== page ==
Another suggestion is to have a temporary artificial windbreak while the plants grow – perhaps netting or willow hurdles.

8. Consider a fedge or living willow windbreak

A young living willow hedge

A fedge is somewhere between a fence and a hedge, created using two rows of living willow stems. Willow whips (the short willow stems) can be bought online in autumn and planted out straight away. When the willow whips arrive they just look like dead sticks, but there’s no need to worry, all you need to do is stick the end of each whip into the ground and nature will take its course (you don’t even need any compost or rooting powered to help stimulate root growth, they simply grow wherever you plant them). If you already have your own willow tree you don’t even need to buy willow whips – simply cut the most recent growth from the tree in late autumn and poke the cuttings into the ground where you want your fedge to grow (but please note, this technique does not work with weeping varieties).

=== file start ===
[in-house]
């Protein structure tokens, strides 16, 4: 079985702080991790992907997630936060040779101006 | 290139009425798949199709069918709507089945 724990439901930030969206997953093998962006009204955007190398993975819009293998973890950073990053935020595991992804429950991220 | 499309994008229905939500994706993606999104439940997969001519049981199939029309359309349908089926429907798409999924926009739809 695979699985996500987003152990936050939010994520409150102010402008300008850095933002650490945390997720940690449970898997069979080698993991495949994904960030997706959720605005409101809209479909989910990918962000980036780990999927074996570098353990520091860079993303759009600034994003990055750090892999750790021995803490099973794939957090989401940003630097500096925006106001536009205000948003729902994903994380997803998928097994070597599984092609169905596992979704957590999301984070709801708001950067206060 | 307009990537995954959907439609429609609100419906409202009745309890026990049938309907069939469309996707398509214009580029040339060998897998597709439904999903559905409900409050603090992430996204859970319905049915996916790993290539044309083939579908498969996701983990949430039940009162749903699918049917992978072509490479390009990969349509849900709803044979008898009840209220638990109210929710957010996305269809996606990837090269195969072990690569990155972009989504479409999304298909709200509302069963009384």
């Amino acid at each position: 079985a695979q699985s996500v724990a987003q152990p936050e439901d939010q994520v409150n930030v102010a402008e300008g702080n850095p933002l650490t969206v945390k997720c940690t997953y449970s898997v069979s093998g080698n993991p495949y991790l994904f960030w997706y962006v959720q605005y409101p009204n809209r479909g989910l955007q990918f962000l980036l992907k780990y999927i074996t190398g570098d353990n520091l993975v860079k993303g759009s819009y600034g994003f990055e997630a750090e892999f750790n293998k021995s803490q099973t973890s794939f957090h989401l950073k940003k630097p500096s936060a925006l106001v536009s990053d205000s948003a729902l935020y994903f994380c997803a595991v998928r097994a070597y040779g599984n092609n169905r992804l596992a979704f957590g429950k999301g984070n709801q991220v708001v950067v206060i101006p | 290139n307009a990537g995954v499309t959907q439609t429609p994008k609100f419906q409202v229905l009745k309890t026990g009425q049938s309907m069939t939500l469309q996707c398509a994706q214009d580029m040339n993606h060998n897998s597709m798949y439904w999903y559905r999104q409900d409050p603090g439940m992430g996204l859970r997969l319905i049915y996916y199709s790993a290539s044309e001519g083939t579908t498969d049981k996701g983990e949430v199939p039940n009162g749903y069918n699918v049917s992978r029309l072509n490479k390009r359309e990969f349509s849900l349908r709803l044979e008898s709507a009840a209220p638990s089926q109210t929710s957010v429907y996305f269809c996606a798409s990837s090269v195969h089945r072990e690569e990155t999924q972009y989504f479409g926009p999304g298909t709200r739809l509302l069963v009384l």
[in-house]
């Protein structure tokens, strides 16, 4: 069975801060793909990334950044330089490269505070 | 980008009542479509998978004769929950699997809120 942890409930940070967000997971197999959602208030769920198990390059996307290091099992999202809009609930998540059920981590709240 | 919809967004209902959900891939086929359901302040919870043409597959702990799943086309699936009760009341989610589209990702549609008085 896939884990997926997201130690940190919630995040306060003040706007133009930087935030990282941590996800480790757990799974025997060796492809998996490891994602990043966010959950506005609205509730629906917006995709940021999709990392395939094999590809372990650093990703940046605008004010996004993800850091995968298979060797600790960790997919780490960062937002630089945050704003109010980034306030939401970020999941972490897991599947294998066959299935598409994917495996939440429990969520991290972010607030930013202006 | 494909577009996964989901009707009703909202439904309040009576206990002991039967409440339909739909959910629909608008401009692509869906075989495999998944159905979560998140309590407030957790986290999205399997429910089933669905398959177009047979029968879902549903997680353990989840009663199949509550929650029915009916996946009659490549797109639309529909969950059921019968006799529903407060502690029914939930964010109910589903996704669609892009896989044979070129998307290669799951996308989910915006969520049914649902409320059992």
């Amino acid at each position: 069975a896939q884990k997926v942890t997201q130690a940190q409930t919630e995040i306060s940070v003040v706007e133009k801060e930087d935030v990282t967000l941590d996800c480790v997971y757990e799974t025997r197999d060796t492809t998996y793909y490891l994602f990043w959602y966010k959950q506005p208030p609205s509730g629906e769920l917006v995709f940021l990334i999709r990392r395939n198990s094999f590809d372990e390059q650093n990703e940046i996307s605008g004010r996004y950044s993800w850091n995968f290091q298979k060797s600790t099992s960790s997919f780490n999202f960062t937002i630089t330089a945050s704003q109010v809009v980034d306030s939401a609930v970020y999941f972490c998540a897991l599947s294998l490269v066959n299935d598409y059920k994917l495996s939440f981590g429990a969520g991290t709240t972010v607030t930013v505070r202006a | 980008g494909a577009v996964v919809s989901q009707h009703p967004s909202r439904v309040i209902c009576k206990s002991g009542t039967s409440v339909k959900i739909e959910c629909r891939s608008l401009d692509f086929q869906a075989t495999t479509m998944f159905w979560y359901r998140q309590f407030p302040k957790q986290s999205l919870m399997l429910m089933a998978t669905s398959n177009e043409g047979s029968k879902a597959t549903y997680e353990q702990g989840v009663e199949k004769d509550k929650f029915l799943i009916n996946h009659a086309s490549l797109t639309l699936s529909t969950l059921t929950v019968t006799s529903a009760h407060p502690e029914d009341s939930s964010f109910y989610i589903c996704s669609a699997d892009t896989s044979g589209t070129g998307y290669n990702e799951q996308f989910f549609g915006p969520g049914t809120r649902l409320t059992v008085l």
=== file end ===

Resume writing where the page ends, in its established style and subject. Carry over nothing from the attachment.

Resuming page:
Whether bought or cut from a tree, the whips can be tied together or, ideally, woven together to provide extra strength. To weave the whips place them roughly 10cm apart and plant them at 45 degrees to each other – for best results plant two rows. You can then effectively create your own living trellis by intertwining the whips along the length of the fedge. If you want a more robust fedge simply plant more rows of willow – they are very malleable so you can create all sorts of shapes, including archways and shelters.

A fully grown fedge or living willow hedge

Lastly, the other thing to consider, of course, is that a windbreak can also make your garden look better. Not just because your plants grow better, but because windbreaks can screen the ugly and add structure and interest to a garden design. All in all, they’re much to be recommended, as a way to improve both your garden and your summer lunches al fresco. Why not get one started in time for next summer?